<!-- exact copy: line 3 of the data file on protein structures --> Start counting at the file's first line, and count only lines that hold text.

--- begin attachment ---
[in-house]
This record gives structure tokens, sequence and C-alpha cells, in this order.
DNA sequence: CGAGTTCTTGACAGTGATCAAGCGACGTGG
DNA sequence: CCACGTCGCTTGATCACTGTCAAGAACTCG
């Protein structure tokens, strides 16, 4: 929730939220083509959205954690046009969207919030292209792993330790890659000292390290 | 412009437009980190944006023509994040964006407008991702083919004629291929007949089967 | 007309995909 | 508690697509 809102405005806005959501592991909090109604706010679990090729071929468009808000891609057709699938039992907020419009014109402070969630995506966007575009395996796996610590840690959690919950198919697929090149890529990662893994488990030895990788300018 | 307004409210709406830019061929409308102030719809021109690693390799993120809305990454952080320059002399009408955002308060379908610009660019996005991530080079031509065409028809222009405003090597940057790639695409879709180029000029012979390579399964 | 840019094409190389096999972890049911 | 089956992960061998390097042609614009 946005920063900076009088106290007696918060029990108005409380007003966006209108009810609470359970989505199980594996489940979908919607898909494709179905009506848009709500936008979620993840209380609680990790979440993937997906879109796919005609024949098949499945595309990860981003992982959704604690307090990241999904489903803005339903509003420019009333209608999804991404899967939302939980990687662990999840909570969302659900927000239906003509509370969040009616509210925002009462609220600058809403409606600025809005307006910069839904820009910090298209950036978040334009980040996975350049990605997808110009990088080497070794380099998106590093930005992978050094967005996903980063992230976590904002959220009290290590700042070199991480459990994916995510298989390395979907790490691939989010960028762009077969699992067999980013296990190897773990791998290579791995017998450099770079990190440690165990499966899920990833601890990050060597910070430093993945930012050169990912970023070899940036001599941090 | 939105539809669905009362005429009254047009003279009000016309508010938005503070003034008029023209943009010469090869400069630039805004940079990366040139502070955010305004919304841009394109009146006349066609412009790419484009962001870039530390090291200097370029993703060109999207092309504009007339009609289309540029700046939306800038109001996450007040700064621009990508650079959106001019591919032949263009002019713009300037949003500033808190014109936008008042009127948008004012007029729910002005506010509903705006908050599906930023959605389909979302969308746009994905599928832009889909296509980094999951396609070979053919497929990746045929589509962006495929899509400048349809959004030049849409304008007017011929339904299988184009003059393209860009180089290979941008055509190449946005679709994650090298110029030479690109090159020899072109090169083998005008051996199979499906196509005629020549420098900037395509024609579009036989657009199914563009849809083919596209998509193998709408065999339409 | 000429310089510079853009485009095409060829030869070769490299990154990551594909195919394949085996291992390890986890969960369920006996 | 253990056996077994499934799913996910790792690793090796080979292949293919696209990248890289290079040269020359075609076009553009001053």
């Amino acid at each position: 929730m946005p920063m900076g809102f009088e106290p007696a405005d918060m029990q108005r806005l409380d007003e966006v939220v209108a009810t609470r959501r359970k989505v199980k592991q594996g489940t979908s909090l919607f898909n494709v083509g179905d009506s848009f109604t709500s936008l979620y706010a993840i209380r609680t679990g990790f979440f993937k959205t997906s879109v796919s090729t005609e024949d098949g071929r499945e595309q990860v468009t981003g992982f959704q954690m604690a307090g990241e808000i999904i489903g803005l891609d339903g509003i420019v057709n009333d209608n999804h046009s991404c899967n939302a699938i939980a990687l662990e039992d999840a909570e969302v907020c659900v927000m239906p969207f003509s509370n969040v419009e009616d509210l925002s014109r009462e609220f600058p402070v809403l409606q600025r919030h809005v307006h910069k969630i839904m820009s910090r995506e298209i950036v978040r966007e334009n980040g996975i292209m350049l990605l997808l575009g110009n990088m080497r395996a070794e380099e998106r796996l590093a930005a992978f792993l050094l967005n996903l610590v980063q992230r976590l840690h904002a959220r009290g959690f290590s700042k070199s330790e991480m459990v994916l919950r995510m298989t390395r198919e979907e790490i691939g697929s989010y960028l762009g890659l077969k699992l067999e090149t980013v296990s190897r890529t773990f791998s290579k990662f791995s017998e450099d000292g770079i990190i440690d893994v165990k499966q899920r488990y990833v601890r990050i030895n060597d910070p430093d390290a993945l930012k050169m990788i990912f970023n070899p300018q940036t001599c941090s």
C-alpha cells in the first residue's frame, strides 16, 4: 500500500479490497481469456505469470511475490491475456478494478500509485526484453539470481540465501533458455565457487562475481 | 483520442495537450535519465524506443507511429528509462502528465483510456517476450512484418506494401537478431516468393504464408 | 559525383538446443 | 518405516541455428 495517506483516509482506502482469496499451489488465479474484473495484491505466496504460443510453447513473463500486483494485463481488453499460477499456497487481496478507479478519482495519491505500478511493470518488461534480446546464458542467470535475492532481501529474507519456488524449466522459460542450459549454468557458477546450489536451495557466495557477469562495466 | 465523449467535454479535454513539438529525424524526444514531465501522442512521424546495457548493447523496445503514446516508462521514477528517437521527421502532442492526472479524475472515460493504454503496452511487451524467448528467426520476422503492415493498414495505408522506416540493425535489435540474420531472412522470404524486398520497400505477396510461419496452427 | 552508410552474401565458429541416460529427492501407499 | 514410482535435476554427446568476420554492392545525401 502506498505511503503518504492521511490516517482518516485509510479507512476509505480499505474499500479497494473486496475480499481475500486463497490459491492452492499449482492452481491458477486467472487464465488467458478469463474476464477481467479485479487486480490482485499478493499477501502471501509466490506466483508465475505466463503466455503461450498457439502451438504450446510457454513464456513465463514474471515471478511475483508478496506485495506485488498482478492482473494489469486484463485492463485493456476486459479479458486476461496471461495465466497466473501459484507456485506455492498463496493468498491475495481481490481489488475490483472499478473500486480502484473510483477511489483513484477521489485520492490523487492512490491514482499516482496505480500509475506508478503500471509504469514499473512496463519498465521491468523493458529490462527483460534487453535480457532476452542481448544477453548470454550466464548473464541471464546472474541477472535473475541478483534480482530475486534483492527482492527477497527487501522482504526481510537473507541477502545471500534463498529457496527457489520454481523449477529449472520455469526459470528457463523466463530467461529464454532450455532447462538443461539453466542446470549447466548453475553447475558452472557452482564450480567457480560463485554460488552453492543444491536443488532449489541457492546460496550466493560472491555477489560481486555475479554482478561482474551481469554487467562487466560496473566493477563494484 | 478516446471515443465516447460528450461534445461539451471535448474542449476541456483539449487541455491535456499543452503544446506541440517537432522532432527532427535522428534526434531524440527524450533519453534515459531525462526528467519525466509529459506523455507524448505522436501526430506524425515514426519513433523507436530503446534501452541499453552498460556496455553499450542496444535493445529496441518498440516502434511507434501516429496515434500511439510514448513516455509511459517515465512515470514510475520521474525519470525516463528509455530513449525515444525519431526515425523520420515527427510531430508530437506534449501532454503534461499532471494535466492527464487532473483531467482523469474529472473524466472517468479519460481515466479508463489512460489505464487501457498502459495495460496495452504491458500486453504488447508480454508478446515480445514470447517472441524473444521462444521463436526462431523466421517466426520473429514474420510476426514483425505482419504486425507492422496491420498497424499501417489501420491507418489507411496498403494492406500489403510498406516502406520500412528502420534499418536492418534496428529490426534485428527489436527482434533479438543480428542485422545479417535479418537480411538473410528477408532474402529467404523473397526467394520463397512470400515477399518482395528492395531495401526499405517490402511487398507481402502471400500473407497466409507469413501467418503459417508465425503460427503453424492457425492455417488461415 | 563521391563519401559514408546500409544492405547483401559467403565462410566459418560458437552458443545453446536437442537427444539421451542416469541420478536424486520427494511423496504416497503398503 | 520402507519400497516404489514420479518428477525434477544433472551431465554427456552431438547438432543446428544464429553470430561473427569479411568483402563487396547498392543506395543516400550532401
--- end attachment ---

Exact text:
DNA sequence: CGAGTTCTTGACAGTGATCAAGCGACGTGG